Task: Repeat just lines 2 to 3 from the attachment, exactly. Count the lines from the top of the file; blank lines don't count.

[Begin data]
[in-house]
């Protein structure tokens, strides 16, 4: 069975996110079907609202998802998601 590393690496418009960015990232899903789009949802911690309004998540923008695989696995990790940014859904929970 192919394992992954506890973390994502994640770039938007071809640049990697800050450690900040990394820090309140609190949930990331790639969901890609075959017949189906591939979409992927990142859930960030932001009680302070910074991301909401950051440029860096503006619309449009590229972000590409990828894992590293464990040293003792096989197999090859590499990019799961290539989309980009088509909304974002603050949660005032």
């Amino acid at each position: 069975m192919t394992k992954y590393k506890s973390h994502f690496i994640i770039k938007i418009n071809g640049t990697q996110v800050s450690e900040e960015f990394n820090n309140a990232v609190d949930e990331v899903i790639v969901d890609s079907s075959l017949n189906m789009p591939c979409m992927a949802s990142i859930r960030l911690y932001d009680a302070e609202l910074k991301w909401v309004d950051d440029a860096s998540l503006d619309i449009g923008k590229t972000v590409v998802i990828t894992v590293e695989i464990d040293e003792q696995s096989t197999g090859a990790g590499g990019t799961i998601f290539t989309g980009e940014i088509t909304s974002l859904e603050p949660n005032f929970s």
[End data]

């Protein structure tokens, strides 16, 4: 069975996110079907609202998802998601 590393690496418009960015990232899903789009949802911690309004998540923008695989696995990790940014859904929970 192919394992992954506890973390994502994640770039938007071809640049990697800050450690900040990394820090309140609190949930990331790639969901890609075959017949189906591939979409992927990142859930960030932001009680302070910074991301909401950051440029860096503006619309449009590229972000590409990828894992590293464990040293003792096989197999090859590499990019799961290539989309980009088509909304974002603050949660005032």
């Amino acid at each position: 069975m192919t394992k992954y590393k506890s973390h994502f690496i994640i770039k938007i418009n071809g640049t990697q996110v800050s450690e900040e960015f990394n820090n309140a990232v609190d949930e990331v899903i790639v969901d890609s079907s075959l017949n189906m789009p591939c979409m992927a949802s990142i859930r960030l911690y932001d009680a302070e609202l910074k991301w909401v309004d950051d440029a860096s998540l503006d619309i449009g923008k590229t972000v590409v998802i990828t894992v590293e695989i464990d040293e003792q696995s096989t197999g090859a990790g590499g990019t799961i998601f290539t989309g980009e940014i088509t909304s974002l859904e603050p949660n005032f929970s």